Imagine that, thinking for yourself within the context of how other people think. Instead of doing more of the same – more of what has not worked (print, bail, print), imagine a world where we aren’t centrally planned by Republican/Democrat economic policy dogma. Imagine a world where America wasn’t inching toward becoming Japanese European.


The power elite may have landlocked how Bernanke’s Fed and Geithner’s Treasury think about letting losers win, but they have not yet suffocated the rest of us free market capitalists into silence. Yesterday’s market reaction to the latest bailout scheme was a stiff reminder of that. For them.


Back to the Global Macro Grind


If you saw my market debate with the ING strategist on The Kudlow Report last night, you can see that I am pretty much #Fedup. I am tired of incompetent forecasting on both US and Global growth. I am done with letting these guys from the Old Wall change their perma-bull thesis to new ones every time they get the prior one wrong.




I think The People are done with it too. That’s why you see these outflows from stock and commodity funds. That’s why you see this American Zeitgeist of distrust in any idea that comes out of the Fed, Treasury, or IMF. That’s why you saw pretty near every pundit who was spewing about how high the market was going to go on yesterday’s bailout “news” get run right over.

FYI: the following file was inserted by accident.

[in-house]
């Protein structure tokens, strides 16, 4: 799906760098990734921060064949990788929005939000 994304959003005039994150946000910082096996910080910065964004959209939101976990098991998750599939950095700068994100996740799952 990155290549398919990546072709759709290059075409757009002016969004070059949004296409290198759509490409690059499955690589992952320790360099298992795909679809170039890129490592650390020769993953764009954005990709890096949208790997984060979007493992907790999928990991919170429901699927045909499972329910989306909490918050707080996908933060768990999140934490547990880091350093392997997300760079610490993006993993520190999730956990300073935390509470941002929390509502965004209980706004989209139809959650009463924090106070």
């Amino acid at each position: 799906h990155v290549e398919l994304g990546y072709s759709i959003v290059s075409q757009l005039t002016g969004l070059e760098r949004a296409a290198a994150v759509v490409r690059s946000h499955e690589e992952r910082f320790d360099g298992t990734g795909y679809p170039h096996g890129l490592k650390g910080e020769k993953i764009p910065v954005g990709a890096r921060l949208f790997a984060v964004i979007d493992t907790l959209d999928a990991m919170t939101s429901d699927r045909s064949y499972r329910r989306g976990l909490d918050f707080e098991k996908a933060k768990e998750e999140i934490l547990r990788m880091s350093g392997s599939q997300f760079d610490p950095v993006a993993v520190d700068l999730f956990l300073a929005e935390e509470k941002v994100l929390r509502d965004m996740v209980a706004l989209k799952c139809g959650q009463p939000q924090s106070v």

“Fear is a potent weapon.” And our being right on Growth Slowing is not the fear I am talking about. That’s called being accurate. Fear is what both the Bush and Obama administrations run on. So did Nixon and Carter. Fear of Big Government Interventions and all their conflicts of political interest are what puts a confident and optimistic guy like me on hiring hold.


The Fed has a “full employment” mandate, so they think doing more of what has not worked is their job. To a degree, that’s their own problem – the inability to re-learn, re-work, re-think. But, from a bigger picture perspective, this is really a leadership problem. The Fed and Treasury take their policy making lead from the President of The United States.


Here’s what one of their chief group-thinkers (Chicago Fed Head, Charles Evans) had to say after yesterday’s market reaction:


“I’ve been in favor of pretty much any accommodative policy I’ve heard about.”


Great. Just really great, Chuck. You have got to be kidding me. If Obama created a tax shelter whereby I could hire you for free, I’d probably go for it just so that I could fire you. You and your cronies from Chicago who want Policies To Inflate commodity prices need a real life wake-up call.